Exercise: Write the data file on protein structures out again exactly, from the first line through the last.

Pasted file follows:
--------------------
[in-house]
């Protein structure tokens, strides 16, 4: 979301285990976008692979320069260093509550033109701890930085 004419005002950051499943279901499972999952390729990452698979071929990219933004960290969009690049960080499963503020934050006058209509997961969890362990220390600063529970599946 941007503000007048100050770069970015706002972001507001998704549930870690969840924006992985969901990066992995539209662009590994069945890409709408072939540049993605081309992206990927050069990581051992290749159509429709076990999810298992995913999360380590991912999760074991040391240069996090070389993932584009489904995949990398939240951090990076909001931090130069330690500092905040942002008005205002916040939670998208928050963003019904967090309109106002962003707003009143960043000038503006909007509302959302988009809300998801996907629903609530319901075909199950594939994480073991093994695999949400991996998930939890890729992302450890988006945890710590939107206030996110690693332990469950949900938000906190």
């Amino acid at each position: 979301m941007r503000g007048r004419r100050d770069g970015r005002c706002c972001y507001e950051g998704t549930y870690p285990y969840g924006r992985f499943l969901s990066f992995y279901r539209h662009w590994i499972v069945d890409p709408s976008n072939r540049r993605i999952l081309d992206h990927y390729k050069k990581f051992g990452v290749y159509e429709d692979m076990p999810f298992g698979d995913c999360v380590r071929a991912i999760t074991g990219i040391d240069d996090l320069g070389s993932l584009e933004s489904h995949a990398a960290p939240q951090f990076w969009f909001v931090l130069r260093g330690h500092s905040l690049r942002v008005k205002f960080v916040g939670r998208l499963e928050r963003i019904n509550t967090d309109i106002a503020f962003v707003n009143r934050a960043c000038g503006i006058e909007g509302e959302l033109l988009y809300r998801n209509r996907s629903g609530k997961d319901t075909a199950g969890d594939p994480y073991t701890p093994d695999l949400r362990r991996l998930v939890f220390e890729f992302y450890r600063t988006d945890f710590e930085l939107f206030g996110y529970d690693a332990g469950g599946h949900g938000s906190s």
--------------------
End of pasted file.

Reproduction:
[in-house]
């Protein structure tokens, strides 16, 4: 979301285990976008692979320069260093509550033109701890930085 004419005002950051499943279901499972999952390729990452698979071929990219933004960290969009690049960080499963503020934050006058209509997961969890362990220390600063529970599946 941007503000007048100050770069970015706002972001507001998704549930870690969840924006992985969901990066992995539209662009590994069945890409709408072939540049993605081309992206990927050069990581051992290749159509429709076990999810298992995913999360380590991912999760074991040391240069996090070389993932584009489904995949990398939240951090990076909001931090130069330690500092905040942002008005205002916040939670998208928050963003019904967090309109106002962003707003009143960043000038503006909007509302959302988009809300998801996907629903609530319901075909199950594939994480073991093994695999949400991996998930939890890729992302450890988006945890710590939107206030996110690693332990469950949900938000906190």
């Amino acid at each position: 979301m941007r503000g007048r004419r100050d770069g970015r005002c706002c972001y507001e950051g998704t549930y870690p285990y969840g924006r992985f499943l969901s990066f992995y279901r539209h662009w590994i499972v069945d890409p709408s976008n072939r540049r993605i999952l081309d992206h990927y390729k050069k990581f051992g990452v290749y159509e429709d692979m076990p999810f298992g698979d995913c999360v380590r071929a991912i999760t074991g990219i040391d240069d996090l320069g070389s993932l584009e933004s489904h995949a990398a960290p939240q951090f990076w969009f909001v931090l130069r260093g330690h500092s905040l690049r942002v008005k205002f960080v916040g939670r998208l499963e928050r963003i019904n509550t967090d309109i106002a503020f962003v707003n009143r934050a960043c000038g503006i006058e909007g509302e959302l033109l988009y809300r998801n209509r996907s629903g609530k997961d319901t075909a199950g969890d594939p994480y073991t701890p093994d695999l949400r362990r991996l998930v939890f220390e890729f992302y450890r600063t988006d945890f710590e930085l939107f206030g996110y529970d690693a332990g469950g599946h949900g938000s906190s």